Désir is great at relating the personal to the larger picture, her experiences not seeing anyone but white people in adverts and companies being seamlessly related to the white supremacy of society in general. It was wince-making when she talked about the initiative she was asked to be part of to increase diversity in running brands and how much of the work she was expected to do to educate white folks when the books are out there (like this one) for us to educate ourselves. There is no list of what to do but examples all the way through: welcome people, do the work quietly to understand racism, create a space for people to be their true selves and if that’s not in your space, use your white privilege to support them to find their own spaces (quite a lot of the Black running organisations have donation pages, for example) and share and amplify articles and links in your own networks. I had been quite upset to find all these global majority people’s organisations springing up, but to be honest, if you’re done with white supremacy and the exhaustion of educating people, why shouldn’t you have your own space to be freely and frankly yourself?

Of course, it’s a running book, so we get the training stuff, the setting up a running club stuff, and even a weird ultra when Désir and friends ran to the Women’s March in Washington DC from Harlem – although with a twist, as the participants bring their own snacks according to their taste, rather than the white runners’ gels and bars: “Like everything else about running culture, those foods had been selected according to a white palate. It was refreshing to have the rules disrupted” (p. 127).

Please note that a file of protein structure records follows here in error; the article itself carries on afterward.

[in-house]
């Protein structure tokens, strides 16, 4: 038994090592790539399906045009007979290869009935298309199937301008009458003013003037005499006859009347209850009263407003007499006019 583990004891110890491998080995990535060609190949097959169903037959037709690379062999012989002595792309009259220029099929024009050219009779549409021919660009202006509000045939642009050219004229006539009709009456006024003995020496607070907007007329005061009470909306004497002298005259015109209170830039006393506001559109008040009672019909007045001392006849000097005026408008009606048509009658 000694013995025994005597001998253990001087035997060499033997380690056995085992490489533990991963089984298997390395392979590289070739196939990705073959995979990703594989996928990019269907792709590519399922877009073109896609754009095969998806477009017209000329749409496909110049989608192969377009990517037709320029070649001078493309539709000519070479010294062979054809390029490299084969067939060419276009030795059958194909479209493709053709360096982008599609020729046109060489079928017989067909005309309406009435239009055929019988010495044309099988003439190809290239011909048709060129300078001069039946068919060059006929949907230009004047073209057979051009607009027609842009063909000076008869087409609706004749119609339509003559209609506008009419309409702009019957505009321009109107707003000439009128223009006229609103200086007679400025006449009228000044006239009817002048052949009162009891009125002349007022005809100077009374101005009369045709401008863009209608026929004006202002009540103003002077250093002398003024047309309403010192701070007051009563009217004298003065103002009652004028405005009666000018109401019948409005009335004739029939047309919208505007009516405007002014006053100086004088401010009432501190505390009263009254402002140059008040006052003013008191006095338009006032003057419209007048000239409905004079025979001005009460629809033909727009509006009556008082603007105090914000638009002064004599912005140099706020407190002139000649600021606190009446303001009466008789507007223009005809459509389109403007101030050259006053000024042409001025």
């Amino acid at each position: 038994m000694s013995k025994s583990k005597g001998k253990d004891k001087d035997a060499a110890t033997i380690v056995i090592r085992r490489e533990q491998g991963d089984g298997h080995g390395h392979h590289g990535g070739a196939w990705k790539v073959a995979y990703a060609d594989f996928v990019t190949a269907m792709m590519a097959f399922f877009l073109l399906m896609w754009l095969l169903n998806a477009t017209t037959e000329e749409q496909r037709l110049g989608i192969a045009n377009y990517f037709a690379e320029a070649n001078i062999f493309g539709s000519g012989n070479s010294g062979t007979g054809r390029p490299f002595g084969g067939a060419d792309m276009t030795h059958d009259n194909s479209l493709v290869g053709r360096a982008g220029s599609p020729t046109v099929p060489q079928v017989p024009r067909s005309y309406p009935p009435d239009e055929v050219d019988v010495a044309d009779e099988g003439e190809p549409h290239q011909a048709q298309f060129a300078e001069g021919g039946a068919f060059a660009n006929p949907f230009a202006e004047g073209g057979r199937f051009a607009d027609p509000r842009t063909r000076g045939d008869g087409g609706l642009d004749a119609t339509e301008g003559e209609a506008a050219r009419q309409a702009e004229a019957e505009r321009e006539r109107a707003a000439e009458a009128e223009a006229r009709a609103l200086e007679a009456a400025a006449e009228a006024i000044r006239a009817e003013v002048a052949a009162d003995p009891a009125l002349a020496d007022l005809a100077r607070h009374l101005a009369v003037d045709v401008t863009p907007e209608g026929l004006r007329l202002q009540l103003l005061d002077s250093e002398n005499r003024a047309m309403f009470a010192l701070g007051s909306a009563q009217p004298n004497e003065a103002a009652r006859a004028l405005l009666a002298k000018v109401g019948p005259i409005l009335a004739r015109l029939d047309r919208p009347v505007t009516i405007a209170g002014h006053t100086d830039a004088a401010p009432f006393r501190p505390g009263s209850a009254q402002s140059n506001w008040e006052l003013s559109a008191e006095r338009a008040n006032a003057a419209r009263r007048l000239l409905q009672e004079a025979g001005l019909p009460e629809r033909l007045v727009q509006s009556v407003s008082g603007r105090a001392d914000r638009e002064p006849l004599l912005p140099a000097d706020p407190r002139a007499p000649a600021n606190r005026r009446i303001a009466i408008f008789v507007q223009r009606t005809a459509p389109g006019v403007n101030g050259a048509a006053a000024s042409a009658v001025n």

An important and very valuable book, and as racism is done differently (not less) in the UK and our ethnic mix is slightly different, I look forward to UK books by global majority people in the fullness of time.

You can read Cari’s review here (she has links to Désir’s articles, too). So far in my research I have found this useful article from the UK Runner’s World Magazine which looks at “Why (and how) running and other mass participation sports need to be more diverse” and links to a lot of organisations and research, the organisations including Black Trail Runners, who are active in the West Midlands, and the even more local Saheli Hub, who support British Asian women in cycling and running.